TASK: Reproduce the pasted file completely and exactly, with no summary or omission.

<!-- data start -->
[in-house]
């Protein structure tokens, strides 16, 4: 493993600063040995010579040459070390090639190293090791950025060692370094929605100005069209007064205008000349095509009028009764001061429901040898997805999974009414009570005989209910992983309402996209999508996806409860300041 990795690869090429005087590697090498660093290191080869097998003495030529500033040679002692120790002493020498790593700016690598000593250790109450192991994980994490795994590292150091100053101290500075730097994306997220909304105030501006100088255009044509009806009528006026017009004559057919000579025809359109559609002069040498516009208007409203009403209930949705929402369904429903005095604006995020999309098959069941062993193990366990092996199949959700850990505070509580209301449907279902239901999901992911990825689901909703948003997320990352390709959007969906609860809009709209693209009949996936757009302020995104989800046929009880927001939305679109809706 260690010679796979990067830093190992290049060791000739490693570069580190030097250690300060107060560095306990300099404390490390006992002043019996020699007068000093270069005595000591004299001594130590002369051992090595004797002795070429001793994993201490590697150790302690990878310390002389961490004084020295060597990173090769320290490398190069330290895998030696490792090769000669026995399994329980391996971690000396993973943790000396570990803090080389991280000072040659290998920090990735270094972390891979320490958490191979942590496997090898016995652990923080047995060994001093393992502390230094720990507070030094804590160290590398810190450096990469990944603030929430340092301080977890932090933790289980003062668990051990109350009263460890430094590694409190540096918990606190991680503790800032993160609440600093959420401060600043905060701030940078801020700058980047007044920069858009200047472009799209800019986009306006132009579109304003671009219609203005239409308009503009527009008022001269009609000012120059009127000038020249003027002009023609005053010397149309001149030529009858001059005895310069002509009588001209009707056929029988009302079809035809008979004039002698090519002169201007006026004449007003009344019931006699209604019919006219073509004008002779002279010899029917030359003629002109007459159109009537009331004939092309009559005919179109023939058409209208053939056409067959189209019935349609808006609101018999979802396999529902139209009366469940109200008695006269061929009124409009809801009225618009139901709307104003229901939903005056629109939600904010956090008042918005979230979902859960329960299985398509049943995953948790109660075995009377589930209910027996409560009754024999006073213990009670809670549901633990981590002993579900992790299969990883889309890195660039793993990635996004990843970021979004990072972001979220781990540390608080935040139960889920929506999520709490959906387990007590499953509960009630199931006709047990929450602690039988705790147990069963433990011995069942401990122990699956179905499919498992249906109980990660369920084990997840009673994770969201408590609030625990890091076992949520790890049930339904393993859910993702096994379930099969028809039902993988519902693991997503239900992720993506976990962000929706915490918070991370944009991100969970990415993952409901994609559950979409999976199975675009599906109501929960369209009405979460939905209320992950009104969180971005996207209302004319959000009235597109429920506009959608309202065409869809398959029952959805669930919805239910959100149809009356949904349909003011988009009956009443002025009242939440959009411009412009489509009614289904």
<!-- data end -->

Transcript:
[in-house]
């Protein structure tokens, strides 16, 4: 493993600063040995010579040459070390090639190293090791950025060692370094929605100005069209007064205008000349095509009028009764001061429901040898997805999974009414009570005989209910992983309402996209999508996806409860300041 990795690869090429005087590697090498660093290191080869097998003495030529500033040679002692120790002493020498790593700016690598000593250790109450192991994980994490795994590292150091100053101290500075730097994306997220909304105030501006100088255009044509009806009528006026017009004559057919000579025809359109559609002069040498516009208007409203009403209930949705929402369904429903005095604006995020999309098959069941062993193990366990092996199949959700850990505070509580209301449907279902239901999901992911990825689901909703948003997320990352390709959007969906609860809009709209693209009949996936757009302020995104989800046929009880927001939305679109809706 260690010679796979990067830093190992290049060791000739490693570069580190030097250690300060107060560095306990300099404390490390006992002043019996020699007068000093270069005595000591004299001594130590002369051992090595004797002795070429001793994993201490590697150790302690990878310390002389961490004084020295060597990173090769320290490398190069330290895998030696490792090769000669026995399994329980391996971690000396993973943790000396570990803090080389991280000072040659290998920090990735270094972390891979320490958490191979942590496997090898016995652990923080047995060994001093393992502390230094720990507070030094804590160290590398810190450096990469990944603030929430340092301080977890932090933790289980003062668990051990109350009263460890430094590694409190540096918990606190991680503790800032993160609440600093959420401060600043905060701030940078801020700058980047007044920069858009200047472009799209800019986009306006132009579109304003671009219609203005239409308009503009527009008022001269009609000012120059009127000038020249003027002009023609005053010397149309001149030529009858001059005895310069002509009588001209009707056929029988009302079809035809008979004039002698090519002169201007006026004449007003009344019931006699209604019919006219073509004008002779002279010899029917030359003629002109007459159109009537009331004939092309009559005919179109023939058409209208053939056409067959189209019935349609808006609101018999979802396999529902139209009366469940109200008695006269061929009124409009809801009225618009139901709307104003229901939903005056629109939600904010956090008042918005979230979902859960329960299985398509049943995953948790109660075995009377589930209910027996409560009754024999006073213990009670809670549901633990981590002993579900992790299969990883889309890195660039793993990635996004990843970021979004990072972001979220781990540390608080935040139960889920929506999520709490959906387990007590499953509960009630199931006709047990929450602690039988705790147990069963433990011995069942401990122990699956179905499919498992249906109980990660369920084990997840009673994770969201408590609030625990890091076992949520790890049930339904393993859910993702096994379930099969028809039902993988519902693991997503239900992720993506976990962000929706915490918070991370944009991100969970990415993952409901994609559950979409999976199975675009599906109501929960369209009405979460939905209320992950009104969180971005996207209302004319959000009235597109429920506009959608309202065409869809398959029952959805669930919805239910959100149809009356949904349909003011988009009956009443002025009242939440959009411009412009489509009614289904």